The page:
By Liz Bury
BRUSSELS: Cash received by publishers and authors from people who reproduce their works by printing or photocopying them is under threat.
The established flow of secondary income is ebbing away as new digital methods of copying such as scanning, downloading and storing in databases are replacing the old photocopiers.
With around 300 million photocopies made worldwide every year from copyright works, the challenge is on for collective rights management agencies to keep pace with digital markets. An estimated €300 million annually is at stake.
Step forward Olav Stokkmo, CEO of global rights body IFRRO (International Federation of Reproduction Rights Organisations), a former publisher from Norway, who is helping to establish new digitally-derived flows of income.
IFRRO’s focus is text- and image-based publishing markets. Its members are reproduction rights management organizations, and authors and publishers associations across the globe. Members include the US Copyright Clearance Center, Germany’s VG Wort, the UK’s Copyright Licensing Agency, and a long list of other national collective rights agencies.
Collective rights management grew up because it was uneconomic for individual publishers to police secondary reproduction markets. The agencies work by collecting pots of money from educational organizations, public administration offices, trade and industry, public and research libraries, cultural institutions, and photocopy shops, and distributing the cash between publishers.
Based in Brussels, IFRRO, the global umbrella body for reproduction rights agencies, is actively engaged in a range of lobbying and other projects, many related to digital markets.
One big project is ARROW, a collaboration between European libraries, publishers and rights agencies wanting to create a simple search for rights information that could access multiple databases. ARROW (Accessible Registries of Rights Information and Orphan Works), has made it much faster to discover rights information about a work, and is seen as an important step in policing and enabling licensing and collecting in digital markets.
It could be used in projects like the one announced by the British Library last month for Google to digitize 250,000 out-of-copyright works from its collection. Dating from 1700 to 1870, the works take in the French and Industrial Revolutions, the Battle of Trafalgar, the Crimean War and the end of slavery. It will include works in various European languages and will focus on books not yet available digitally. Once digitized, they’ll be fully searchable and available to download from Google Books.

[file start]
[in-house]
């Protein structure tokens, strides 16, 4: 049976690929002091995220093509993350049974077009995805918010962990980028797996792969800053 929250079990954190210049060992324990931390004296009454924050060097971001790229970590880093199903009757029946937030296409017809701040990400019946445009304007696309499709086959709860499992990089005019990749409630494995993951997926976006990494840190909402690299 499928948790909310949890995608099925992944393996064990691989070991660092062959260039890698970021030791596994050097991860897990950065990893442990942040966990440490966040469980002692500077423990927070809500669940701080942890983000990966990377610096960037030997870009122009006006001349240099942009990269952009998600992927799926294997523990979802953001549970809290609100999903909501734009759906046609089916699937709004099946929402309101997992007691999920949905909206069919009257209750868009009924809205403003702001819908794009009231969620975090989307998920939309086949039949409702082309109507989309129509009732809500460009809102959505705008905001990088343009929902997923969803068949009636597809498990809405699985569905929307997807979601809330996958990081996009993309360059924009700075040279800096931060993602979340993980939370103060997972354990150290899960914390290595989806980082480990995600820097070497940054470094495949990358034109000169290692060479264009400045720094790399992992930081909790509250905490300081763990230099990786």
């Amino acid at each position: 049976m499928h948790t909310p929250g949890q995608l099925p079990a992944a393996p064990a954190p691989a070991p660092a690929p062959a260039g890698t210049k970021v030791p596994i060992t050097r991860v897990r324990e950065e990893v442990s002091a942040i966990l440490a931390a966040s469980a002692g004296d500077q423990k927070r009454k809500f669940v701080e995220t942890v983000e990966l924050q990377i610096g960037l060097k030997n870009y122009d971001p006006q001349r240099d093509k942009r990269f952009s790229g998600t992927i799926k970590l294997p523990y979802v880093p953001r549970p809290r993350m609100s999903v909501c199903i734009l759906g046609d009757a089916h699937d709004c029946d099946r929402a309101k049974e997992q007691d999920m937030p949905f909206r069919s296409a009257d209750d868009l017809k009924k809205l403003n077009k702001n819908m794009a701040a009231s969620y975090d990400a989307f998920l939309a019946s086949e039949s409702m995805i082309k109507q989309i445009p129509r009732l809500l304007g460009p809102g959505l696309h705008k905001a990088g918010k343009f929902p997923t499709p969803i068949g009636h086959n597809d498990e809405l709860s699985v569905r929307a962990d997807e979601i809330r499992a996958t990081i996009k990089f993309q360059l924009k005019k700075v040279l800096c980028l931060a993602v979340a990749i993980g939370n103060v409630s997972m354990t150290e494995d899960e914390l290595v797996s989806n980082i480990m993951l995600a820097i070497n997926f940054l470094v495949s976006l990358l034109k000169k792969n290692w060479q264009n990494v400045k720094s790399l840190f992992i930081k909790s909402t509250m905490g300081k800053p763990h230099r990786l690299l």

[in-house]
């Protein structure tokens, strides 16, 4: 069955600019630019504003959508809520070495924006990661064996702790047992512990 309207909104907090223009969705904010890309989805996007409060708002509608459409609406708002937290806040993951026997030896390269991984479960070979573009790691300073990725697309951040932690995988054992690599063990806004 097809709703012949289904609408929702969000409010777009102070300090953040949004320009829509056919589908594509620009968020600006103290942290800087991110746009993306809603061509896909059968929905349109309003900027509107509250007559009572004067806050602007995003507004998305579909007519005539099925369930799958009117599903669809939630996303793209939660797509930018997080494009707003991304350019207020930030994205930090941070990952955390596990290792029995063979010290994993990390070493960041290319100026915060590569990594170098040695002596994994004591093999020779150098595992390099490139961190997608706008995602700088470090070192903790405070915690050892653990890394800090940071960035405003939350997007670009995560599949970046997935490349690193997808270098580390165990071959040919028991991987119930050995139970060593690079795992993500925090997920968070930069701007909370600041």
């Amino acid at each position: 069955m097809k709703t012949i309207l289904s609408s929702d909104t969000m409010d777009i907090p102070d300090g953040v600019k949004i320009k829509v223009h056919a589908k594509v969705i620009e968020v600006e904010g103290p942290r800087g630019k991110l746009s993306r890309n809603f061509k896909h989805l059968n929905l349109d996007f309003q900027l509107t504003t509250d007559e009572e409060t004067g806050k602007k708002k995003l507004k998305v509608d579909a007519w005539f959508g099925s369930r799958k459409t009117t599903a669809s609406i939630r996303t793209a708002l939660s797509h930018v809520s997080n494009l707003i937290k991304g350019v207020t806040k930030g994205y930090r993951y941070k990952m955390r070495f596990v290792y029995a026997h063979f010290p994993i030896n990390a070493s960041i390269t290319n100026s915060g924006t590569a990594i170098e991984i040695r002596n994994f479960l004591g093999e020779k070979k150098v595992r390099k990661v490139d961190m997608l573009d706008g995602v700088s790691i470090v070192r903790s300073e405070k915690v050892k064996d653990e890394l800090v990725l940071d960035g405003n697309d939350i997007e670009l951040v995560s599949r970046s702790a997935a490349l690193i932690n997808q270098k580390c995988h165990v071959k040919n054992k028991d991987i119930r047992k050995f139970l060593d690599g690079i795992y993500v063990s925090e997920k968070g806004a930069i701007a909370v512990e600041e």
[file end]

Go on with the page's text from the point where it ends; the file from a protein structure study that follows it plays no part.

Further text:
As digital markets continue to develop, one challenge for IFRRO is to figure out which are the primary, and which the secondary, sources of income.
“Our members focus on secondary uses of published works,” says Stokkmo. “They therefore depend on publishers and authors having clear business models for primary use. We have to identify opportunities for a collective approach — where it’s not cost efficient from an individual company perspective.”
So far this means granting permission for copying fragments of work which are being posted to internal networks, used in virtual learning environments, printed, put into PowerPoint presentations, or projected onto smart boards. In other words, largely where existing secondary market customers have started making digital copies of works.
The next stage is to build rights information and management structures for new digital markets. This involves developing new technical standards and identifiers that will help to streamline and even automate the permissions process.
For example, IFRRO helped to establish ISTC (International Standard Text Code), an identifier for textual works, and ISNI, a way to identify authors and publishers.
It partnered with EDItEUR to develop two XML formats to improve data exchange between rights management agencies, publishers and authors. The first, ONIX for distributions, facilitates the exchange of distribution payment information; the second, ONIX for repertoire, enables data exchange on rights and repertoire.
IFRRO has also joined a project of the European Publishers Council to automate rights management, from labeling content through licensing it, and monitoring its use.
Because digital platforms have made it much easier for users to access copyright works, Stokkmo sees the future of reproduction rights agencies as one-stop-shops for secondary use of digital content, such as repurposing. A business models forum has been set up to explore new opportunities.
“It involves identifying rights, creators, publishers and rights status, and automating permissions to enable legal access to works,” Stokkmo says.
Lastly, and importantly, IFRRO foresees a big role for collective rights agencies in educating consumers, rights holders, and the digital generation on fair remuneration for creative works. Its video, “Building bridges between creators and the digital generation,” kicks off the debate.